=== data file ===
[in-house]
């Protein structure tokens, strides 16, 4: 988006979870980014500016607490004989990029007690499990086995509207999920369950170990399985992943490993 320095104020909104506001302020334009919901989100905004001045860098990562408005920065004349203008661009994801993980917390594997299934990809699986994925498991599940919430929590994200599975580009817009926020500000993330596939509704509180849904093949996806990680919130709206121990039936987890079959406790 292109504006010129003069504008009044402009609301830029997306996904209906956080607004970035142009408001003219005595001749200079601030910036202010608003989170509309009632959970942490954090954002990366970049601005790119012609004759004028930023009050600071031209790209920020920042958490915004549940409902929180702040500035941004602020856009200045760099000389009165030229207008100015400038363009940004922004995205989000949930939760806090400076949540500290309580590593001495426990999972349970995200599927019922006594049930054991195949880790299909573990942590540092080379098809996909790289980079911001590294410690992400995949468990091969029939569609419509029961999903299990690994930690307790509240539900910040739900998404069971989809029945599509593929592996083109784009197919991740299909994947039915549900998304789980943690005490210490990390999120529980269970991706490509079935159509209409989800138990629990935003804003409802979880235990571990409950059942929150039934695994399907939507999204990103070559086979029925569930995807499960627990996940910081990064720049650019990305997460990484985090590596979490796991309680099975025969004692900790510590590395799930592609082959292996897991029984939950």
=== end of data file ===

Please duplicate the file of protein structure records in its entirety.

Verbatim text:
[in-house]
């Protein structure tokens, strides 16, 4: 988006979870980014500016607490004989990029007690499990086995509207999920369950170990399985992943490993 320095104020909104506001302020334009919901989100905004001045860098990562408005920065004349203008661009994801993980917390594997299934990809699986994925498991599940919430929590994200599975580009817009926020500000993330596939509704509180849904093949996806990680919130709206121990039936987890079959406790 292109504006010129003069504008009044402009609301830029997306996904209906956080607004970035142009408001003219005595001749200079601030910036202010608003989170509309009632959970942490954090954002990366970049601005790119012609004759004028930023009050600071031209790209920020920042958490915004549940409902929180702040500035941004602020856009200045760099000389009165030229207008100015400038363009940004922004995205989000949930939760806090400076949540500290309580590593001495426990999972349970995200599927019922006594049930054991195949880790299909573990942590540092080379098809996909790289980079911001590294410690992400995949468990091969029939569609419509029961999903299990690994930690307790509240539900910040739900998404069971989809029945599509593929592996083109784009197919991740299909994947039915549900998304789980943690005490210490990390999120529980269970991706490509079935159509209409989800138990629990935003804003409802979880235990571990409950059942929150039934695994399907939507999204990103070559086979029925569930995807499960627990996940910081990064720049650019990305997460990484985090590596979490796991309680099975025969004692900790510590590395799930592609082959292996897991029984939950």